Wooden trunk brought out to Australia by Robert Salter, a Jewish refugee who migrated to Australia from Austria, in 1938, just before the German annexation of Austria. Robert had used the trunk in Vienna to carry samples from his father's sportswear manufacturing business, which he managed. In Australia Robert established women's fashion label Elegance and again used the trunk to carry samples of his work while establishing his business.

When Robert arrived in Brisbane on the 'New Zealand' he found that his application for residency had been rejected. However with the help of William Maloney, an MP who befriended him, Robert was finally able to obtain permits for himself, his parents and fiancee. This trunk along along with a coat, is the only surviving item of his migrant belongings.

Physical Description

Painted canvas over timber frame and sides; wooden hoops circling vertical circumference; leather handles and straps; metal clips down two side edges release at two hinge points to enable front to fold down to reveal interior. The interior is lined with striped fabric; metal clothes hanging bar running length of interior with hanging curtain.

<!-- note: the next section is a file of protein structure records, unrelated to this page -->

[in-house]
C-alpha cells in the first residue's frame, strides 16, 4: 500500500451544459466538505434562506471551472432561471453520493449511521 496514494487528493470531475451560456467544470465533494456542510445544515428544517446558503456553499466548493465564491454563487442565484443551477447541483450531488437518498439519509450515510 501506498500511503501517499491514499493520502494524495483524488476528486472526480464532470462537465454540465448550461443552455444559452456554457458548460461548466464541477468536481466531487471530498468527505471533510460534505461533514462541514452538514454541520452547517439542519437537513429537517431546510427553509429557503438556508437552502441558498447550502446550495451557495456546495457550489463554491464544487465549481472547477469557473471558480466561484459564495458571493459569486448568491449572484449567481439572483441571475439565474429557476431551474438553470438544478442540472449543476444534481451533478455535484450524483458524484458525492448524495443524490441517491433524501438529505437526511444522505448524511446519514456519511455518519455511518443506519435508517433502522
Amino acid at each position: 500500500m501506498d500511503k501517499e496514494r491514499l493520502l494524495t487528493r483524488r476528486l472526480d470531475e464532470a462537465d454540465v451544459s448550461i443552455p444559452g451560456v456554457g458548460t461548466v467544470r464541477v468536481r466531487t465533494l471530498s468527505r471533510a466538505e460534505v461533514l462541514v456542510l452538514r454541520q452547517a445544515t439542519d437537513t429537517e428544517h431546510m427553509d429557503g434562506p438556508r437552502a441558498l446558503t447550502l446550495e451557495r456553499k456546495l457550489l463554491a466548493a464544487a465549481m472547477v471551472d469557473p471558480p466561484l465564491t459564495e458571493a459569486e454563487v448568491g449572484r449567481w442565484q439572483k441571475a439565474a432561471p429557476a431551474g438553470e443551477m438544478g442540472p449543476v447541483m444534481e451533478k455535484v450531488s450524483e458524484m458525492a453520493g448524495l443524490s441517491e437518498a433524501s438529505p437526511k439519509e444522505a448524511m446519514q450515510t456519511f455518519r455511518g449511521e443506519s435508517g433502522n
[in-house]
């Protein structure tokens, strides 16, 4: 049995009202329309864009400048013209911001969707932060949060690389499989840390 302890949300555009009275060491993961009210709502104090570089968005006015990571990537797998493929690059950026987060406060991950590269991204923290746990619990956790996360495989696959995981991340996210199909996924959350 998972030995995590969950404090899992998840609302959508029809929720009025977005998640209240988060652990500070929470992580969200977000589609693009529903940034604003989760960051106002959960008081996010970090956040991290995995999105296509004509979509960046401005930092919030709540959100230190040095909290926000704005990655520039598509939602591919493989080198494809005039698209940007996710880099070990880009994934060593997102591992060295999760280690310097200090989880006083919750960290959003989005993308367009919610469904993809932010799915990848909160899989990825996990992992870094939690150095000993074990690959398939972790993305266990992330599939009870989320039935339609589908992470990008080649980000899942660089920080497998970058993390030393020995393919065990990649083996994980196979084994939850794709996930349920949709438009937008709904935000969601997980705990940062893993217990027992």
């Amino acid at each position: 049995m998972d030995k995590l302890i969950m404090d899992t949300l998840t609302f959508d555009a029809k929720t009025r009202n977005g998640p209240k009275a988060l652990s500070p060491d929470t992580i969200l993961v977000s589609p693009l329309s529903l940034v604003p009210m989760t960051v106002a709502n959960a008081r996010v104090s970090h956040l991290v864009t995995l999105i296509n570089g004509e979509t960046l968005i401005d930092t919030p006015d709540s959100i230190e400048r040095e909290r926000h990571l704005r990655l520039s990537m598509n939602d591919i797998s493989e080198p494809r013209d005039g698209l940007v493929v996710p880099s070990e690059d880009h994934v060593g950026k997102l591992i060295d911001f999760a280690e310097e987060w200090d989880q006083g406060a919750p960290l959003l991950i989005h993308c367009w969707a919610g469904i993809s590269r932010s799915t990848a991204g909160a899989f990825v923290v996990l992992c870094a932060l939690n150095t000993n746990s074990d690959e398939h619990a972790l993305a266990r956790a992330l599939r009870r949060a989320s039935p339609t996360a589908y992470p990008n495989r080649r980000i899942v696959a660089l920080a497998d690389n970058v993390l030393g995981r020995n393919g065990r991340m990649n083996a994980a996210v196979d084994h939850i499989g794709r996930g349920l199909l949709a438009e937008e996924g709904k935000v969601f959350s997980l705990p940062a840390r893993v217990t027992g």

This collection provides a potent symbol of the Jewish refugee experience just prior to the Second World War. The trunk itself contains a number of stories, from its use in Austria to showcase samples by Robert and his father as commercial travellers, to its use as a container for personal items which followed Robert on his enforced flight from Vienna, to its continued use in Victoria for commercial travelling. Consequently, the trunk is a symbol of migration, refugeeism, and industry. The collection currently holds no examples of large luggage and this trunk also challenges the assumption that all refugees migrate with few or no belongings. The museum also has few examples of luggage from the 20th century pre WW2 period. Furthermore the trunk also represents an important Melbourne story, that of the Flinders Lane tailoring industry.

More Information